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Science-societal relationship critical to success of big data analysis

Leading experts present challenges during ORAU annual meeting

March 17, 2015

OAK RIDGE, Tenn.—Today’s scientists working with big data to identify the next breakthrough in medical care, environmental solutions or other critical areas need to be skillful in data analytics but also adept at communications. That was one of the key insights attendees heard recently at ORAU’s 70th annual meeting of its Council of Sponsoring Institutions, titled “Big Data Analytics: Challenges and Opportunities.”

“For science to prosper, the science-society relationship must be positive and strong,” said keynote speaker Alan Leshner, Ph.D., chief executive officer emeritus for the American Association for the Advancement of Science (AAAS). Leshner, who holds a doctorate in physiological psychology from Rutgers University, told the audience that many scientists are not prepared to talk about their work and its implications with the public.

The challenge comes when scientists, as a result of the growing efficiencies found in today’s supercomputers, can more easily tap into and process large databases of information, social media or other sources for their research needs. While this information may be publically available, Leshner emphasized that for society to become more comfortable with the use and analysis of it, scientists must be seen as someone who can safeguard the information and use it wisely.

While people generally have high regard for scientists, per Gallup polls and other indices, the general public usually has little understanding of how the research actually occurs and how the information would be used. It is that lack of understanding that often can create a barrier to further developments in science, according to Leshner. As part of his work with AAAS, he challenges scientists to also become better communicators and to proactively reach out to the public as early as possible in the scientific process to begin the education process.  

“This is not just an issue for science, technology or any domain,” Leshner said. “It is in fact becoming an issue for everyone and brings us to a broader question regarding the social context in which big data are embedded.”

Balancing the potential societal benefits of the research with the individual concerns regarding use of personal, yet publically available, information is another nuance of this challenge, according to final keynote speaker Budhendra Bhaduri, Ph.D., corporate research fellow and director of Oak Ridge National Laboratory’s Urban Dynamics Institute.

“We (the public) want to know everything about everything all the time,” said Bhaduri. “And some people choose to tell the rest of the world what is happening in their lives, freely and openly.”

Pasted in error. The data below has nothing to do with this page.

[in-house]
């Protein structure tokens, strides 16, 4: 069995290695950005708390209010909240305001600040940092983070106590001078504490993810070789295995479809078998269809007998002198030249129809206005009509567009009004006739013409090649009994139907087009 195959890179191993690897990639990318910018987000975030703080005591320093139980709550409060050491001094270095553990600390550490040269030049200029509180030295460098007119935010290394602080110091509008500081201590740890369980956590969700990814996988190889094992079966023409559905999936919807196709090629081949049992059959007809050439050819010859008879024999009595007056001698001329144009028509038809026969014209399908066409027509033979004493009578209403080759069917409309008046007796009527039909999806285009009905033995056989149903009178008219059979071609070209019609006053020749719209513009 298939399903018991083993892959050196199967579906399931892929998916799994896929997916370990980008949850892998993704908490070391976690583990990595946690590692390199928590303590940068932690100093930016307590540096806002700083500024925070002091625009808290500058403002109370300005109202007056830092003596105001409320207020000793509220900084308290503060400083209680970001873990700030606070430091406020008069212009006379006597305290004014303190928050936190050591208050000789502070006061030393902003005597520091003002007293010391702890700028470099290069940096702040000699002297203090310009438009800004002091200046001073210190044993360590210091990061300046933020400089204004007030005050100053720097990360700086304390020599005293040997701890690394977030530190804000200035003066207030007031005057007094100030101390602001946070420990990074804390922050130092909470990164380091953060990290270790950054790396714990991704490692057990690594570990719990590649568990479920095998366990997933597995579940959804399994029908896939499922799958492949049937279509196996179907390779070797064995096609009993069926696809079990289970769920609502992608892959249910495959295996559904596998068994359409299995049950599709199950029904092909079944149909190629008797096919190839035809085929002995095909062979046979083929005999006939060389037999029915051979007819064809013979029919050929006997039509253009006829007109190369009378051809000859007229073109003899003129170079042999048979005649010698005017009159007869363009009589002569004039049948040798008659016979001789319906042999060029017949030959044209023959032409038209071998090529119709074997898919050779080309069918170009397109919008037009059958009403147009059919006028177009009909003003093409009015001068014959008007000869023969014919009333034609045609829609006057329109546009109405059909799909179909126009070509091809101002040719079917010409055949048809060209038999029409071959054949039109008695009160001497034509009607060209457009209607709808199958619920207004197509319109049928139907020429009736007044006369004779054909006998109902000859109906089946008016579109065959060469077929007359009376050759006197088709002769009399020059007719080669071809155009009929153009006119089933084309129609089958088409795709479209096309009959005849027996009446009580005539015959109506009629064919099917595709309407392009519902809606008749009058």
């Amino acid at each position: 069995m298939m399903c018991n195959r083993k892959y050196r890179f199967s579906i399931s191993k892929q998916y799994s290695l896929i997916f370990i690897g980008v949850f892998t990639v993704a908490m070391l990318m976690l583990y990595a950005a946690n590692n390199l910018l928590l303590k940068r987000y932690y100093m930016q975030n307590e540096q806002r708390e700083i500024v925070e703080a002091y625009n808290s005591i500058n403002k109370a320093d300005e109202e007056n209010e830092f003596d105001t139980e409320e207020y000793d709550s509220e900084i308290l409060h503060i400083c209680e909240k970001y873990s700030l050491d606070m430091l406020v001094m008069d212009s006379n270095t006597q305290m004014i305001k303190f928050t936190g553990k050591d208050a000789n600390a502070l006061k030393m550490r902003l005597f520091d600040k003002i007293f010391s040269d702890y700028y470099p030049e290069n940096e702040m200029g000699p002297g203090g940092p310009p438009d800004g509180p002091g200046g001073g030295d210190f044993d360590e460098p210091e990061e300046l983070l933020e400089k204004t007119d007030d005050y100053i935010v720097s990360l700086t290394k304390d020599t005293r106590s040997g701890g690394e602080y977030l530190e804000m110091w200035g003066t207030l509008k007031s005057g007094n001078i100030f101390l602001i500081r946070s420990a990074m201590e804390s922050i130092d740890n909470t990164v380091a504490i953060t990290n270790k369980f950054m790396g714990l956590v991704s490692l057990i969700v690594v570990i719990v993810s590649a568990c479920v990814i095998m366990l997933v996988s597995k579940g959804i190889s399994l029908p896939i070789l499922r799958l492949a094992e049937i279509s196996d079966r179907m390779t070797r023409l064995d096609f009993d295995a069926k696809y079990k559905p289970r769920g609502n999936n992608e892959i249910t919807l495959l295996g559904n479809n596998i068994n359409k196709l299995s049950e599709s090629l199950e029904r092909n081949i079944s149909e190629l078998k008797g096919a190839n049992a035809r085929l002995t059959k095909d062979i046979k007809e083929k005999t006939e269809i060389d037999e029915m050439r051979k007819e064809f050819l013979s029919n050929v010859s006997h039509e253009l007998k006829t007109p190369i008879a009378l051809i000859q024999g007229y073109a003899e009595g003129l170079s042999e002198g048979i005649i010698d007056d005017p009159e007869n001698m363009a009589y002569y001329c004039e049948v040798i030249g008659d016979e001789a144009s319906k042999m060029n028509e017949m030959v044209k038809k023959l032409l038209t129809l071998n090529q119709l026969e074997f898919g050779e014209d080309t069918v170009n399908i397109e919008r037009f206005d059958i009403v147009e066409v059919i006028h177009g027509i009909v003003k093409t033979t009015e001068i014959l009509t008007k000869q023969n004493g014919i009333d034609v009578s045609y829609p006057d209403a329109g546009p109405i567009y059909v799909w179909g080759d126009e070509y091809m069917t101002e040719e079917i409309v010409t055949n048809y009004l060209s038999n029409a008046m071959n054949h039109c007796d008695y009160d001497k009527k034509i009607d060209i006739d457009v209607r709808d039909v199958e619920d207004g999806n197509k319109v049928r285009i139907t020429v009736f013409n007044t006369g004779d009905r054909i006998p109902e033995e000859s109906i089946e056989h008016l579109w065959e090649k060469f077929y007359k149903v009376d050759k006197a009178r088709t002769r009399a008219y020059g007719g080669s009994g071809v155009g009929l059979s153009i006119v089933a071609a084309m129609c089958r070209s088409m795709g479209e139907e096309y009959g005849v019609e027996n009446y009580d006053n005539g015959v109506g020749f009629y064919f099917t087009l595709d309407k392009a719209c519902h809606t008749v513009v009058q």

Bhaduri, who holds a doctorate in earth and atmospheric sciences from Purdue University, walked the audience through an example in which data mined from the U.S. Census was coupled with other publically available data sources, to assess a community’s carbon footprint and even identify public health issues within a localized area and specific demographic.

“Through smart phones and social media tools, scientists can now have access to the intent of people,” Bhaduri said. “However, while there are some benefits for everyone generated from this information, not everyone may want their personal information to be a part of this process.”

“The subject of big data is still developing, and conversations regarding its challenges and opportunities are still emerging and evolving,” said Andy Page, ORAU president and CEO. “This meeting served to spur additional discussion among our university partners on opportunities to collaborate, especially in the areas of education and data management which look very promising.”

Rounding out the meeting, were three discussion panels. In the morning session, speakers talked about big data centers and how to find the value in large-scale data sets. In the first afternoon session, speakers discussed data analytics, knowledge discovery and how to accelerate scientific discovery and innovation in predictive analytics. In the final session of the day, the discussion focused on the big data enterprise and how to provide a sustainable framework that supports data management, data integration and real-time data analysis.

The complete agenda, including presenters, topics and links to presentations, for ORAU’s annual meeting can be found on its website.

ORAU provides innovative scientific and technical solutions to advance national priorities in science, education, security and health. Through specialized teams of experts, unique laboratory capabilities and access to a consortium of more than 100 major Ph.D.-granting institutions, ORAU works with federal, state, local and commercial customers to advance national priorities and serve the public interest. A 501(c)(3) nonprofit corporation and federal contractor, ORAU manages the Oak Ridge Institute for Science and Education (ORISE) for the U.S. Department of Energy (DOE).

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